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'Aviator' Feels Like Autopilot

By Desson Thomson
Washington Post Staff Writer
Friday, December 24, 2004; Page WE34

WITH EACH PASSING day since I've seen "The Aviator," the movie gets worse and worse. So I'd better write this in a hurry, while I still think of Martin Scorsese's production as a C-plus affair -- good enough to register what it means to do, but not nearly adroit enough to pull it off.

Here's what "The Aviator" means to do: duplicate the elusive magic of "Citizen Kane." Instead of then-dashing Orson Welles (who was 25 at the time) as a fictionalized, larger-than-life version of William Randolph Hearst, Scorsese's film has Leonardo DiCaprio (now 30, can you believe?) as a romantically impulsive Howard Hughes.

Leonardo DiCaprio as Howard Hughes and Gwen Stefani as Jean Harlow in Martin Scorsese's "The Aviator." (Miramax Films)

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A firebrand of chutzpah, derring-do and imagination -- fortified, of course, by millions of dollars -- he follows his whims as a movie mogul (of RKO Pictures), aviation pioneer and, increasingly, a paranoid obsessive struggling with many psychological demons. (This is between the 1920s and the late 1940s.) But he's heroic at every turn: designing, building and personally flying bigger and better aircraft, and refusing to be intimidated by such powerful enemies as Hollywood's film censors, MGM's Louis B. Mayer (Stanley DeSantis), Pan American Airways head Juan Trippe (Alec Baldwin), and the demagogic Sen. Ralph Owen Brewster (Alan Alda), and hardly blinking an eye as his operating budgets rise by tens of millions.

In "Kane," director Welles broke all the known "rules" of moviemaking, in terms of editing, camerawork, lighting and you name it. For his pains, the film became one of America's true originals. And as the central figure, Charles Foster Kane, Welles was a powerful presence.

"The Aviator," scripted by John Logan, follows all the rules of Hollywood: big stars, promiscuous use of computer-generated imagery, and more emphasis on advertising and publicity than story development. There's a top-of-the-line emptiness about the whole thing. And even though DiCaprio does his gimlet-eyed damnedest to own this movie, he's more energetic than charismatic.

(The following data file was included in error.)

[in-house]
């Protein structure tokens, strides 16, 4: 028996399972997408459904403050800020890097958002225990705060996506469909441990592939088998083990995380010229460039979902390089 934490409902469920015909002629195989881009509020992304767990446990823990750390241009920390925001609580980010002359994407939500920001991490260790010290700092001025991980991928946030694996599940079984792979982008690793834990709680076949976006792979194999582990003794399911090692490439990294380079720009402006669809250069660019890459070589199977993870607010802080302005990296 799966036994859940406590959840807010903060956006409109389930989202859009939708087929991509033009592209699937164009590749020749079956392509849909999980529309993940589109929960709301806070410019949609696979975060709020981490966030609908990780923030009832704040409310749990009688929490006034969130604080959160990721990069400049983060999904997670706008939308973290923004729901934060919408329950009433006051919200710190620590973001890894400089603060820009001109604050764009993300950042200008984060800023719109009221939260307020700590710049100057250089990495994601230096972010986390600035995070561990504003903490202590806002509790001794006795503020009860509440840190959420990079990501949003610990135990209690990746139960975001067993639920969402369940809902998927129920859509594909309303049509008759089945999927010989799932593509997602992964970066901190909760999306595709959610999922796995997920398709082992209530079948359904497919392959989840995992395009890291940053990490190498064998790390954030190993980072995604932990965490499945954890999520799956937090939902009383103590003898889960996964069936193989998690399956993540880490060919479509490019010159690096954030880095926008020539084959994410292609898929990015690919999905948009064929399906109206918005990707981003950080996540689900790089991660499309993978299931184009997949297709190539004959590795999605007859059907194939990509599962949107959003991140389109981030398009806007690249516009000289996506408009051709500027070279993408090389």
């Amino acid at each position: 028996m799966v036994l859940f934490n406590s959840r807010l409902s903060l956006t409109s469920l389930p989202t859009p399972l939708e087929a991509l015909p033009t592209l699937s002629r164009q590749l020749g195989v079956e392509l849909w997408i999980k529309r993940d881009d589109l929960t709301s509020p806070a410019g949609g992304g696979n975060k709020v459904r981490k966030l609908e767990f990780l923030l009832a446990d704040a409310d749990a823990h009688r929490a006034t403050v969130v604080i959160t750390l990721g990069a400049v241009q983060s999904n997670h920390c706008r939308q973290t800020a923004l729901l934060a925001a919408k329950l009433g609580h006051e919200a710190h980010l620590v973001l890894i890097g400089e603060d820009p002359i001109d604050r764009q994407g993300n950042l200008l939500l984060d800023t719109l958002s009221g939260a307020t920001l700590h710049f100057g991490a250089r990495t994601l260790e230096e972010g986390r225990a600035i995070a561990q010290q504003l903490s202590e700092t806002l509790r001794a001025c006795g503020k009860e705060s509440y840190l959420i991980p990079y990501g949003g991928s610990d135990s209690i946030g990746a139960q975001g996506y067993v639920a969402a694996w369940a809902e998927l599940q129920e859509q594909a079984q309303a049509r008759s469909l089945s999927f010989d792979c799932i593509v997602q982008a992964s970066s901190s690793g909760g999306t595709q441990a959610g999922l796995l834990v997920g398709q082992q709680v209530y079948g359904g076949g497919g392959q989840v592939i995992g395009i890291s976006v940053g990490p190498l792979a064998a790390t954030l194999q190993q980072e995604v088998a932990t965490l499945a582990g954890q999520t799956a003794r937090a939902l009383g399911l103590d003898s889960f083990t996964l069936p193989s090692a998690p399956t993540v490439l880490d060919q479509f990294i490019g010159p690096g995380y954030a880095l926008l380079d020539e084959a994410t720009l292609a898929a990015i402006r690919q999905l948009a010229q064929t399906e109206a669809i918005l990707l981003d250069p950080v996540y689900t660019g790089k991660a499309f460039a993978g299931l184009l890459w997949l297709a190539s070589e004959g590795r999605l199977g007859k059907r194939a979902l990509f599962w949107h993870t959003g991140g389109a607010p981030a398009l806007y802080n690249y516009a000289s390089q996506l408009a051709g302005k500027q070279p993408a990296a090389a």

He's not Howard Hughes, whose heroin addiction, bisexuality, predatory taste for women, dereliction and paranoia are either nowhere to be found or cutified for Best Picture respectability. (His frenzied hand-washing, based on a lifelong fear of infection, is given full throttle, however.) He doesn't even seem like a grown-up, despite his age. And that Texas accent seems to come and go.

To be fair, DiCaprio awakens in the final, darker section. Without giving too much away, there's an emotional conclusion that rings of Scorsese's "Raging Bull," in terms of dark, human texture. It's as if Scorsese suddenly remembers his earlier, better films. But just as soon as we get to the good stuff, poof! the movie is done. (Be honest: Aren't we watching this to watch the guy completely lose it? Hughes's demise reassures many of us that ridiculous wealth messes people up and shouldn't even be coveted.)

Alda is memorably weaselly as the senator who starts an investigation into Hughes's purported mismanagement of government funds for aircraft during the war years, and Baldwin makes (as always) a wonderfully slimy opponent as Trippe. But as Katharine Hepburn, one of several actresses who came into Hughes's life, Cate Blanchett is so wrongly cast it's almost campily intriguing to watch her mannered failings. Kate Beckinsale, who plays Ava Gardner (another Hughes lover) is bright and peppy, but nothing more. The same goes for John C. Reilly as Hughes factotum Noah Dietrich, who's essentially the movie's head-shaker and note-taker.

The best moments in "The Aviator" are the big set pieces with CGI effects, such as Hughes's first-time launching of the oversize flying boat the Spruce Goose out of Long Beach Harbor, and a stunner of a crash landing in which Hughes jockey-rides a failing plane as it fish-bellies through a suburban neighborhood and makes an incendiary final stop. Unfortunately, the gee-whiz aspect takes over the human story. We may enjoy watching the spectacles, but we don't much care for, or even have a feeling for, the guy in the cockpit.

THE AVIATOR (PG-13, 169 minutes) -- Contains sexual scenes, nudity, obscenity and a gruesome crash landing. Opens Saturday. Area theaters.

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